And you thought SDCC was expensive

14 AUGUST 2015

Today kicks off D23 Expo, the famed Disney celebration that has caught the nerd world's eye this year for its inclusion of Star Wars and Marvel doings. I almost went; today's press has convinced me it would have been a fool's errand, that I would have been hopelessly outclassed by Disney veterans who understand all the tricks that a noob like me is hopelessly ignorant about. What time/day to get in line. What kind of membership is needed to ensure success. How to buy specific collectibles. How to get into certain panels. You know, like San Diego Comic-Con.

Except NOT, because of this: "At 9 a.m., the VIP Sorcerer members, those who paid $2,000 for primary access and shopping opportunities, were let onto the showroom floor. The room was buzzing with excitement and a sense of anxiety as guests wondered if their long hours of waiting would get them the limited items."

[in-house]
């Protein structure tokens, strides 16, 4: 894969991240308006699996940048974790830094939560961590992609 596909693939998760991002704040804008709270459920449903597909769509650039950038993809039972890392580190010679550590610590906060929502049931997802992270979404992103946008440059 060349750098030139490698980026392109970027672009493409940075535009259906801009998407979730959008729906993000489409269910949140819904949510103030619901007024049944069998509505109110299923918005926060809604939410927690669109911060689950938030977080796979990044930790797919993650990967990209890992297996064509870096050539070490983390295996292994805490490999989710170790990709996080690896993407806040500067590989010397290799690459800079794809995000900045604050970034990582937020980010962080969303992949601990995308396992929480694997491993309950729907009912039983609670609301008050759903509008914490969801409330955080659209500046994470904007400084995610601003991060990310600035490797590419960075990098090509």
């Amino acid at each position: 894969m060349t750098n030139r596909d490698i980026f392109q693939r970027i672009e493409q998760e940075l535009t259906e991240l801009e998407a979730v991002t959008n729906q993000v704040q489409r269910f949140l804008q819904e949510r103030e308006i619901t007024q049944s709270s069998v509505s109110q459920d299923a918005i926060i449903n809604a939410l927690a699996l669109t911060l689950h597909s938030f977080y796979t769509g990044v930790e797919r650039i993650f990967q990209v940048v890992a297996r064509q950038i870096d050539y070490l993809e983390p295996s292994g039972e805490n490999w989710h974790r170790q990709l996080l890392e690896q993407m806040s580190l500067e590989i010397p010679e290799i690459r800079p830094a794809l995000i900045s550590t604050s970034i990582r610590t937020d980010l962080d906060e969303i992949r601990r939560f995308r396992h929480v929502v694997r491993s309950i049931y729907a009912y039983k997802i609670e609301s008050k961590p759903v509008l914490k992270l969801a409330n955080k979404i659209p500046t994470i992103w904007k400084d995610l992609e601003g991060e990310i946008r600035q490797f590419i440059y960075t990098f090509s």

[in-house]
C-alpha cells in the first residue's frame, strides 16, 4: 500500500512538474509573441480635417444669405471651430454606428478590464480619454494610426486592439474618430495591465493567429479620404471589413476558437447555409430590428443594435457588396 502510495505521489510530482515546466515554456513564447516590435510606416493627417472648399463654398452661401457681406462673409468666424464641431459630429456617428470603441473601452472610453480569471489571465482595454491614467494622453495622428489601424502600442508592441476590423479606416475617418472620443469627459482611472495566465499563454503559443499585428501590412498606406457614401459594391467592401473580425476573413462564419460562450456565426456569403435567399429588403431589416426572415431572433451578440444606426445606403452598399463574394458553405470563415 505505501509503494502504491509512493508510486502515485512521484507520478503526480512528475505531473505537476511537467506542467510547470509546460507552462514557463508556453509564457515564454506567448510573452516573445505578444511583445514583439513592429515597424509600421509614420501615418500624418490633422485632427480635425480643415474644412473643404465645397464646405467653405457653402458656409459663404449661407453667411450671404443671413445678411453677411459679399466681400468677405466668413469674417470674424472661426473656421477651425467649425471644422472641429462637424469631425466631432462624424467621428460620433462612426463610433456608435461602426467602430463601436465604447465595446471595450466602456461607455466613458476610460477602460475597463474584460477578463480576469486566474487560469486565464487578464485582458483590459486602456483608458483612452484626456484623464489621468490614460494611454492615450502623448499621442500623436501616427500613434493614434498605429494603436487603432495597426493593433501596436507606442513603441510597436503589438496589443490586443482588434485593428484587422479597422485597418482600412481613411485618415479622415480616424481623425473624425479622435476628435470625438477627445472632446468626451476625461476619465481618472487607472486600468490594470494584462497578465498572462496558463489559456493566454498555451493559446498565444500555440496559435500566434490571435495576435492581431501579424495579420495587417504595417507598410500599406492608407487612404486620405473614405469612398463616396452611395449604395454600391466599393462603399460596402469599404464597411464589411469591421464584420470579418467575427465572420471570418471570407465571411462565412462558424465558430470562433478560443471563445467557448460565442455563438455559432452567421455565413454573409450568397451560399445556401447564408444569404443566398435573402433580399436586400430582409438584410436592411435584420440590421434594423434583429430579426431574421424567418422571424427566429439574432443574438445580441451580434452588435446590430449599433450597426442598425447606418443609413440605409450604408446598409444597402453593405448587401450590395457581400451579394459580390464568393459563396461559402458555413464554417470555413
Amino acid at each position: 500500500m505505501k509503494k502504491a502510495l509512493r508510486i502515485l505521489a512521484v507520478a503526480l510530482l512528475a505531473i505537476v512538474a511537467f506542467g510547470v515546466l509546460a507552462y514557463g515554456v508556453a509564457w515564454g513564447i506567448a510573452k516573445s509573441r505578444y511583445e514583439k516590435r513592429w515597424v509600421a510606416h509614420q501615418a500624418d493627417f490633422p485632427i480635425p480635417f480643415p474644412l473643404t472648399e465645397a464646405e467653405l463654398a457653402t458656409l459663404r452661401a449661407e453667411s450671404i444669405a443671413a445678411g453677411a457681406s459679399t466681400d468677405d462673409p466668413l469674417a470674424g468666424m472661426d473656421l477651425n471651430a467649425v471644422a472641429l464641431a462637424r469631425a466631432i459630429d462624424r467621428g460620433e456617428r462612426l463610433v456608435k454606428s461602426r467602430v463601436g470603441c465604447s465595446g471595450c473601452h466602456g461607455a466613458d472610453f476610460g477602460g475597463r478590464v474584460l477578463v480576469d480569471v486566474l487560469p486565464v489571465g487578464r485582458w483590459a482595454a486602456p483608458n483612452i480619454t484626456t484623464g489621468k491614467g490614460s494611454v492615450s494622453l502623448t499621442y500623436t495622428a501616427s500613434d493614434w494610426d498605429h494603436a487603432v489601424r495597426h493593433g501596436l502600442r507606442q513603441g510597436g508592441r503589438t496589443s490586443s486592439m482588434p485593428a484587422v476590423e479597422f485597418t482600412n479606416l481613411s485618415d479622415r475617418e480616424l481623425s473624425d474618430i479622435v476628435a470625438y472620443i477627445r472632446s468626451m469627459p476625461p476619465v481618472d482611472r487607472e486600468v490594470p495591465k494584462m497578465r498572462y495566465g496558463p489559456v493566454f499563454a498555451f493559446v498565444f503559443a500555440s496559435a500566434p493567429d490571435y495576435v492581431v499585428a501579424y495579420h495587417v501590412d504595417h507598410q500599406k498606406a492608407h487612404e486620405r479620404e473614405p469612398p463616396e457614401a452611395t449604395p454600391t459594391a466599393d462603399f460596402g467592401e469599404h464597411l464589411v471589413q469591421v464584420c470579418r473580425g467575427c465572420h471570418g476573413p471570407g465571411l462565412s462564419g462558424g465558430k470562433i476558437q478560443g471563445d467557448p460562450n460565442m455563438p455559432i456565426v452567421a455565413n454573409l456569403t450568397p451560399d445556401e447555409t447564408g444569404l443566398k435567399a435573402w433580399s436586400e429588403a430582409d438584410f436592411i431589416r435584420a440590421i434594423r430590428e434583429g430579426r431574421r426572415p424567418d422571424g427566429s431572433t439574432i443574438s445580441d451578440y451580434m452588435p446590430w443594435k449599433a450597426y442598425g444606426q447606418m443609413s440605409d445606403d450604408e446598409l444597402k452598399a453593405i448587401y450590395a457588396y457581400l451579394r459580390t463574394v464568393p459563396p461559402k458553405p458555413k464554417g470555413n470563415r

Wait, what? $2,000 for "primary access and shopping?" Comic conventions look like the Family Dollar Store in comparison. That's incredible. Even VIP Con packages tend to range from $300-500.

But attendees think it's worth it; Sorcerer members got early access to buy exclusives, front-row access to any panel, exhibit tours, snacks and a 20-minute massage voucher. One guy even put it in SDCC terms: "I'm a San Diego native, so I know how Comic-Cons get crazy. But Disney provides a hassle-free way of dealing with the lines and crowd. It's a better deal."